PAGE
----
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Shadow Treasurer confirms there will not be a bidding war in lead-up to next election; criticises government's fiscal policy.



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Simon Crean - Shadow Treasurer

Interview with Fiona Reynolds

Subject: Fiscal Policy, IVF

Transcript - ABC AM - 11 August 2000

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PRESENTER: Well Labor too says that it won't engage in a bidding war. It's the Government, it says, that has been out spending big and pushing interest rates up. The Shadow Treasurer Simon Crean joins us now and to speak to him, Fiona Reynolds.

REYNOLDS: Mr Crean are you already engaged in a bidding war, as the Treasurer suggested, by promising big spending measures at the ALP Conference last week?

CREAN: No, because we've said that all of our measures will be fully costed, fully funded and against the base line of ensuring that we produce the surpluses necessary to keep the budget in balance over the economic cycle. But what we had yesterday was the Governor of the Reserve Bank issuing a stinging rebuke to the Government's loose fiscal policy - Peter Costello's loose fiscal policy. This was a Treasurer that three years ago forecast a surplus this year of $11 billion but he's produced a structural deficit of $2 billion. That is huge fiscal loosening and when you've got fiscal loosening and when you've got inflationary pressures due to his GST, it's those things that put pressure on interest rates and it's why we've had the Reserve Bank put up interest rates five times in the last twelve months.

REYNOLDS: But the Treasurer has said that Labor is the only threat to fiscal policy, reminding you that you left the Budget in deficit. And he's actually turned it into a surplus.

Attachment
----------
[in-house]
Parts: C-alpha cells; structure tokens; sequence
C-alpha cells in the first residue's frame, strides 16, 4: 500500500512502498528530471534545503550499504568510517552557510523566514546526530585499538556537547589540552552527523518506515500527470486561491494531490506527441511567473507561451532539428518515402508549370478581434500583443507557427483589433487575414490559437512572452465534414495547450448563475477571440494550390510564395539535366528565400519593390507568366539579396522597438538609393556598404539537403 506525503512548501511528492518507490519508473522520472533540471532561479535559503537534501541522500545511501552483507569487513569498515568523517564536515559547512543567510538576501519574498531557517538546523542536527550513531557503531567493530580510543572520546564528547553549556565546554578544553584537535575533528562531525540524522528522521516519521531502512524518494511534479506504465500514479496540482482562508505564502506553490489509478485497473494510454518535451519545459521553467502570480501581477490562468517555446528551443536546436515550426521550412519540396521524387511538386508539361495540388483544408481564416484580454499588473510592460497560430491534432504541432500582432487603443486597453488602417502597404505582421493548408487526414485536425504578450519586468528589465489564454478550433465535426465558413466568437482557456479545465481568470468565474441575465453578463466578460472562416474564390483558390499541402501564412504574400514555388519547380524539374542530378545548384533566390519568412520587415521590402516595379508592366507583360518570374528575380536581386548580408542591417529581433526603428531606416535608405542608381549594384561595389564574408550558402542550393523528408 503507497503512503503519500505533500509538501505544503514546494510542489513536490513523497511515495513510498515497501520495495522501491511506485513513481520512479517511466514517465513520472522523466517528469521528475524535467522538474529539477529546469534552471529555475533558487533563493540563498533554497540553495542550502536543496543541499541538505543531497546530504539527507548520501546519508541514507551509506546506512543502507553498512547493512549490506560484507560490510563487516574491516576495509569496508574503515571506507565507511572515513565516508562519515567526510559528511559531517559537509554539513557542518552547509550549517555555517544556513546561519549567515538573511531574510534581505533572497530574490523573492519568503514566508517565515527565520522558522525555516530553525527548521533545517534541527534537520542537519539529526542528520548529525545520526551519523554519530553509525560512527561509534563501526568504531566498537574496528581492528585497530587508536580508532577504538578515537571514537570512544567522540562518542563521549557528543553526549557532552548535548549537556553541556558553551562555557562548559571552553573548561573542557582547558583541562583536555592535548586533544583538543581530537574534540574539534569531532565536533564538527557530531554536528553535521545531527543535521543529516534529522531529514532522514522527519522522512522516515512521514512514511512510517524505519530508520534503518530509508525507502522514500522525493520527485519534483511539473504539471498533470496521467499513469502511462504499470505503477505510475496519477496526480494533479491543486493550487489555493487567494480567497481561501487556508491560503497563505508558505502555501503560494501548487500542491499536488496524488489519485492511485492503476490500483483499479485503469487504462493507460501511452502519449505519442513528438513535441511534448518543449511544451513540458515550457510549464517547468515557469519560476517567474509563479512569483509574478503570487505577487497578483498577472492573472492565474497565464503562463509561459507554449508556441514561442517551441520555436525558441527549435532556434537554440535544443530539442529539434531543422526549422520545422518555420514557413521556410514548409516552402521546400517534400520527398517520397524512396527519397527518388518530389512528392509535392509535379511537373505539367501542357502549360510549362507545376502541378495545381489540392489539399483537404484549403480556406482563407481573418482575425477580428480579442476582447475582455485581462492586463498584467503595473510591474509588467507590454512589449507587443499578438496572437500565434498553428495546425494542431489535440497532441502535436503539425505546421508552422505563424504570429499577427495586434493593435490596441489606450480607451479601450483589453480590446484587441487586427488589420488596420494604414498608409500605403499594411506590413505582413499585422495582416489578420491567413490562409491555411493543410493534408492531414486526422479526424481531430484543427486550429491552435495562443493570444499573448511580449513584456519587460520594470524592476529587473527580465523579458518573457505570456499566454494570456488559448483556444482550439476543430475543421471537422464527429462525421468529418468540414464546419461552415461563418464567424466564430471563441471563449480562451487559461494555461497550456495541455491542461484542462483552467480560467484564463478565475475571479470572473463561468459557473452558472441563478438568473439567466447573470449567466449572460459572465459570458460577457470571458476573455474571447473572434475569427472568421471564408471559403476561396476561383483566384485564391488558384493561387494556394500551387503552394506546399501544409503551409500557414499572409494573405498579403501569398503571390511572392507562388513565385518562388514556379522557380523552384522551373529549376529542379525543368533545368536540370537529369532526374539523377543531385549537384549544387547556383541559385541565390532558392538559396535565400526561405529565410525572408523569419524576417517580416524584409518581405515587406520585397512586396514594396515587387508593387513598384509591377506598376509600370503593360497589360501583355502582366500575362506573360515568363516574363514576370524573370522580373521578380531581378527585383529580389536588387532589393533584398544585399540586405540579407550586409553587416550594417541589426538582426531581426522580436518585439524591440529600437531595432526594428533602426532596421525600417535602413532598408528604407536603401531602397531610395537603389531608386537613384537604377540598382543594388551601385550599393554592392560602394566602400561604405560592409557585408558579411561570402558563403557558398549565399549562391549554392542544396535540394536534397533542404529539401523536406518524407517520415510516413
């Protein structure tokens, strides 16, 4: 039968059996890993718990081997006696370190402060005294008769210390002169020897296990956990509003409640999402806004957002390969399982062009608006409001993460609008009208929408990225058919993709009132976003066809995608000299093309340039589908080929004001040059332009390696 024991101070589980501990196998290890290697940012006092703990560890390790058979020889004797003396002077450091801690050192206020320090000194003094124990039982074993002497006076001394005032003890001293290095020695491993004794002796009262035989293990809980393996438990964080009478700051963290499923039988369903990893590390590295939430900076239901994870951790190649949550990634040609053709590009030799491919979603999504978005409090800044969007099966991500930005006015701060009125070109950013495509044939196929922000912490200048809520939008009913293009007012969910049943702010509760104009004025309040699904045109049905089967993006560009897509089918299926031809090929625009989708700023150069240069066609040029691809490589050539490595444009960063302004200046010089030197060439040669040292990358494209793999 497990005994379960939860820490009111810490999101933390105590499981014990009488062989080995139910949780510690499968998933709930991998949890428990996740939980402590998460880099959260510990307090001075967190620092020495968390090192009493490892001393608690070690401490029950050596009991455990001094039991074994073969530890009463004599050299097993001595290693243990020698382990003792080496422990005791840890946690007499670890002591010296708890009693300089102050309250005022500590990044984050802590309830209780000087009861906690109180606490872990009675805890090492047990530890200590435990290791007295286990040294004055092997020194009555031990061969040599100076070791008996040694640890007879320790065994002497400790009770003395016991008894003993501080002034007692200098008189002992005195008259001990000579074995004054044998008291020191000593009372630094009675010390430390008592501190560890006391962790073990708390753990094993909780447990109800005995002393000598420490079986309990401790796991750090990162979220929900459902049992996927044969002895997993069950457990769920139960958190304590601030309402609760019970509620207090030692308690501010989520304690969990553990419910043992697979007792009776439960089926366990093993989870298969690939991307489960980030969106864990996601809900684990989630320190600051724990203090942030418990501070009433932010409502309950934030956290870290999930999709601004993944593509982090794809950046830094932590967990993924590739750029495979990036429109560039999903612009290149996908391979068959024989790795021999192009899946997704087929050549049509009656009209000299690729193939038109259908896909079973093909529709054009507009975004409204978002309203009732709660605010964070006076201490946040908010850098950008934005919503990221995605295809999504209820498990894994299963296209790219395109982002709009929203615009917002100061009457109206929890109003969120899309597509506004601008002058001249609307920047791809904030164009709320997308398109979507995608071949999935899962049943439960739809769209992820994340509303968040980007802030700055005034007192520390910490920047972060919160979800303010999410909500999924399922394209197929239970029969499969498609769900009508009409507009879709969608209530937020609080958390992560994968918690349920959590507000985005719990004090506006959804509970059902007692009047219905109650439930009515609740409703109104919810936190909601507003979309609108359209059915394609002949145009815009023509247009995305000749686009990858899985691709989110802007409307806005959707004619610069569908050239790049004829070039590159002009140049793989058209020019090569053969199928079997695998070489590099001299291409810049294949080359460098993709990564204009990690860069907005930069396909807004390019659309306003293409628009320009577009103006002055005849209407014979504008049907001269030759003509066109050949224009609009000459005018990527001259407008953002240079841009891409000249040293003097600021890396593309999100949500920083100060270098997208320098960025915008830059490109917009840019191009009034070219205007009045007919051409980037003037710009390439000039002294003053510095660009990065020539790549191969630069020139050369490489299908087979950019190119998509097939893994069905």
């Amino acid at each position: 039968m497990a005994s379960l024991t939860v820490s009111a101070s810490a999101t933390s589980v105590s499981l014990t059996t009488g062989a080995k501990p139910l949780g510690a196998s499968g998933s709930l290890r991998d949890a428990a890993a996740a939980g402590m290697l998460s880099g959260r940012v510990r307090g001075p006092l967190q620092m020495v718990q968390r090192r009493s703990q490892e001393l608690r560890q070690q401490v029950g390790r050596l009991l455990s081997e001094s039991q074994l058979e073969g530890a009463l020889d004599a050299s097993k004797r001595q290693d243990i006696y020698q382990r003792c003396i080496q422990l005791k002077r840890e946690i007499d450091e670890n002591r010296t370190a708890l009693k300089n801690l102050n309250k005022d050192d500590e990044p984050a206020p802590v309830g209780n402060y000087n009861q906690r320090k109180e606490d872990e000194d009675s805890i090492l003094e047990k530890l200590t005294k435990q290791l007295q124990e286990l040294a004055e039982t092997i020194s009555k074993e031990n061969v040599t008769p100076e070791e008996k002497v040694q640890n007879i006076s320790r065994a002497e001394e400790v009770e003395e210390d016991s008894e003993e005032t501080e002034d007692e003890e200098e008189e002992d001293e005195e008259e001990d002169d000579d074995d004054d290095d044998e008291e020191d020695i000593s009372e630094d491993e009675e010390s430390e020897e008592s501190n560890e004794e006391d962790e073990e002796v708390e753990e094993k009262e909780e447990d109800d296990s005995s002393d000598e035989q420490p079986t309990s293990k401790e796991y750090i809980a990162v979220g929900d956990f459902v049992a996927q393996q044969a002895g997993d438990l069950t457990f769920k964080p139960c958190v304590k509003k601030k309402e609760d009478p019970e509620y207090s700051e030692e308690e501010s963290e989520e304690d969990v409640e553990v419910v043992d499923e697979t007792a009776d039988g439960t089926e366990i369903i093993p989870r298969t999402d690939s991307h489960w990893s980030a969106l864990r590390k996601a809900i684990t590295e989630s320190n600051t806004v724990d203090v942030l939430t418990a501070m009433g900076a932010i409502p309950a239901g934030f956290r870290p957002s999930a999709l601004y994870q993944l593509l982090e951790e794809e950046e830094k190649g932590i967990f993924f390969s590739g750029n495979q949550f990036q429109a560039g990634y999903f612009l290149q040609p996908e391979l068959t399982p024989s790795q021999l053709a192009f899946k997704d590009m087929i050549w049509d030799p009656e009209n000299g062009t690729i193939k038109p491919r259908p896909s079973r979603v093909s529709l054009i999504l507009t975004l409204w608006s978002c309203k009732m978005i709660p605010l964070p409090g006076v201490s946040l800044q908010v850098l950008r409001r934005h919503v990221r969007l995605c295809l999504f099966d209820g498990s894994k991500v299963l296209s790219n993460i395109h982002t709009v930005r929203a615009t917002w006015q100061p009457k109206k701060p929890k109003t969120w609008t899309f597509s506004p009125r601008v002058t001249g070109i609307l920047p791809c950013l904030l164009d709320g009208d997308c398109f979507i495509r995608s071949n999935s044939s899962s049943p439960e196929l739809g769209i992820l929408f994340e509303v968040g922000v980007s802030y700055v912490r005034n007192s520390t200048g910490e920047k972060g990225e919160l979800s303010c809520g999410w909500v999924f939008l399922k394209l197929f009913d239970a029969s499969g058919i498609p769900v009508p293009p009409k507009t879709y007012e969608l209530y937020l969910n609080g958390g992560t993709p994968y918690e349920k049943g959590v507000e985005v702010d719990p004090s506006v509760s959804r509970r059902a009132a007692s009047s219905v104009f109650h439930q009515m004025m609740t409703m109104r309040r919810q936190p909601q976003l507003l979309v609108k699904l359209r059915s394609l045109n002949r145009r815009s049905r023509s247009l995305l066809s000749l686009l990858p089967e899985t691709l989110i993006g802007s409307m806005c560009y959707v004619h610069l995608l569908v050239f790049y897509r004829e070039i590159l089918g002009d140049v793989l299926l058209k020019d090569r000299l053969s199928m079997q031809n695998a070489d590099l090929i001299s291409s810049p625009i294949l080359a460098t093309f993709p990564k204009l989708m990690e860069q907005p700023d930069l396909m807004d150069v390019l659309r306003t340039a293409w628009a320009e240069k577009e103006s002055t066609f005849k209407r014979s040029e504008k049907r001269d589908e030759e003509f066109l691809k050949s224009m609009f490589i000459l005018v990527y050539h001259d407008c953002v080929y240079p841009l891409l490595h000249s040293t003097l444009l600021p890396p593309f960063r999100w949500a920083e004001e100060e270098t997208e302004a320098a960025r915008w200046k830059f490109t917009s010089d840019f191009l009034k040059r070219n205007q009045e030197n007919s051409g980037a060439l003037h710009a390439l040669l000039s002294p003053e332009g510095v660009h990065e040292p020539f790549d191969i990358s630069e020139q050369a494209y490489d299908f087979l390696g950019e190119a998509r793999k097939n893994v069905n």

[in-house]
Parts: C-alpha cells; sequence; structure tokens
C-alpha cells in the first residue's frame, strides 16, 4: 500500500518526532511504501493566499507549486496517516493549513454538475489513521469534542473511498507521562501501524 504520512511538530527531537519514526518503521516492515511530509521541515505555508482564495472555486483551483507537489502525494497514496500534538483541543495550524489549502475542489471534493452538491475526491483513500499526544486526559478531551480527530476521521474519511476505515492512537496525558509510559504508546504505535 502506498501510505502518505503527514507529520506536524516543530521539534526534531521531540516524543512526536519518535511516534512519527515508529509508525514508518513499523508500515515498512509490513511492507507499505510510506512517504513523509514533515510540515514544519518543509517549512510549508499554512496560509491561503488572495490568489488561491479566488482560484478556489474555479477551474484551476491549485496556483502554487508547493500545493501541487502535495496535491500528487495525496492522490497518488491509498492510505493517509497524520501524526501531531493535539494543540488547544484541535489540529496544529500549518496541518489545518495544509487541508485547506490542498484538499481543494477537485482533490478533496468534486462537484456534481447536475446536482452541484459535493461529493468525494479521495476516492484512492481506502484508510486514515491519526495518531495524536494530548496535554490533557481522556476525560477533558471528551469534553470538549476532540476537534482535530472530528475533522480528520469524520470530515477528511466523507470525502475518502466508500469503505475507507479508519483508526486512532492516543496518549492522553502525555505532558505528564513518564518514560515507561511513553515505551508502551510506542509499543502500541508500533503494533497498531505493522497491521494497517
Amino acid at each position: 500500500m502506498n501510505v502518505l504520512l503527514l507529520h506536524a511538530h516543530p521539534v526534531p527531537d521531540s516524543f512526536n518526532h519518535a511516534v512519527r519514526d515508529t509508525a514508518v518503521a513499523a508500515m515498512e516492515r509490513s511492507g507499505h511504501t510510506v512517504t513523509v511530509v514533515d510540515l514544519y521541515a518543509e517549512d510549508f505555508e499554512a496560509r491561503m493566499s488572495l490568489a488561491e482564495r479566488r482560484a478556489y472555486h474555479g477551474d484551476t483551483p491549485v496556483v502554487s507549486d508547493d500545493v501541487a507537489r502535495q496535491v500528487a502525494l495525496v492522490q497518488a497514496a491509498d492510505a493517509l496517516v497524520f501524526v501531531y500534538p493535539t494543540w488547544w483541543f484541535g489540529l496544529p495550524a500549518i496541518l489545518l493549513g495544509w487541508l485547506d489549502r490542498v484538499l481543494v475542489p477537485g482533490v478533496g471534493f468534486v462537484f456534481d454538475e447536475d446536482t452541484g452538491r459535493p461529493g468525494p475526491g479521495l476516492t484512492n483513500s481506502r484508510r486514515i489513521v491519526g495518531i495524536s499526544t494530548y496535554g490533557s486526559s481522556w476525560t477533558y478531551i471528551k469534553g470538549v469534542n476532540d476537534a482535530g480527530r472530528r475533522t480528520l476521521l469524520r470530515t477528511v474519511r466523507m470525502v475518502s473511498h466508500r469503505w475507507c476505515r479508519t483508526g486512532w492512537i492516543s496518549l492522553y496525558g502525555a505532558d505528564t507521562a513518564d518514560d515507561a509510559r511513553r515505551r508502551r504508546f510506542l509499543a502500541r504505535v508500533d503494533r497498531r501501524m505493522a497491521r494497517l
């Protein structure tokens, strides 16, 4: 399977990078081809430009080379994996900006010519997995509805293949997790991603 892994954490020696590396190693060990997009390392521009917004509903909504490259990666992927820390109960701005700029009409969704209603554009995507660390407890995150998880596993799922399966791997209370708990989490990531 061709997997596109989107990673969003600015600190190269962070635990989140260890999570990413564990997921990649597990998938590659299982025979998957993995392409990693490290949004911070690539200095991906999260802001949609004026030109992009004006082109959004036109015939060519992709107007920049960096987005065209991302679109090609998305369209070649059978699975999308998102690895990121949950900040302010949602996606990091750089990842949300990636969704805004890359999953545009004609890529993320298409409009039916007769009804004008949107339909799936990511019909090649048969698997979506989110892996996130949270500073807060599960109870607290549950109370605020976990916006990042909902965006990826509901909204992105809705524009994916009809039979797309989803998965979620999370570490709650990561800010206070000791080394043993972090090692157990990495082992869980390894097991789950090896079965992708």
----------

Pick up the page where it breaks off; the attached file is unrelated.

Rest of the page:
CREAN: He's turned it into just surpluses and reduced the surpluses significantly. An $11 billion surplus turned round to a $2 billion deficit in three years when you've had three years of strong economic growth is huge fiscal loosening. And to take him - two weeks ago he was in Brisbane, and he said 'so far as the surpluses are concerned Labor has designs on them, but we've got news for them, we're going to spend them'. In other words, his intention is to spend the surpluses simply so Labor can't have the opportunity to do something about it. This is a Treasurer that has not only produced loose fiscal settings in the last three years, his intention is to spend the surplus so Labor can't. That must go down as one of the most irresponsible statements of a Treasurer ever. And it's no wonder that the Governor of the Reserve Bank is critical of this Government's loose fiscal policy. But while you've got a Government with loose fiscal policy and introducing inflationary policies through the GST, Australians are going to pay through higher interest rates. And that's where the tax cuts are eroding. That's where the compensation packages are disappearing to. This is…

REYNOLDS: But Mr Crean you'd have to be pretty pleased though wouldn't you with the unemployment rate yesterday, 6.3 per cent, down to a ten-year low?

CREAN: We welcome the fact that the unemployment rate has fallen. The big concern as we see it, we pointed to this at our Conference last week, is that what is going to happen with the tighter labour market that isn't concentrating enough on skills development, is that we will run into skill shortages. And that's going to add to inflationary pressures. We put out a report at the beginning of this year saying, if the Government continues with its current policy settings skill shortages, skill blockages are going to add further to inflationary pressures. That's the real concern out of the employment figures.

REYNOLDS: Mr Crean the invitrofertilisation debate seems to be continuing to worry the Labor Party. You only recently called for some discipline from the Left, now the Right is pushing for the Party to consider supporting the Prime Minister's plan to amend the Sex Discrimination Act and allow States to ban IVF for single women and lesbians. Does the Right now need to be a bit more disciplined?

CREAN: Look this matter will be resolved in the Caucus next week. I'm sure it will reflect the views set down by Kim Beazley last week at the Conference.

REYNOLDS: Will the Right be told to pull its head in, effectively?

CREAN: I think that the Caucus will determine the matter sensibly and sensitively and I think that the decision that it determines will conform with what Kim outlined last week.

REYNOLDS: Is a conscience vote on IVF a matter more though for the National Executive than the Caucus?

CREAN: No it's a matter for the Caucus, but it's an indication that the Leader has given that there will not be a conscience vote and I'm sure that that position will prevail.

REYNOLDS: Mr Crean thank you for joining us.

ENDS

Authorised by Geoff Walsh, 19 National Circuit, Barton ACT 2600.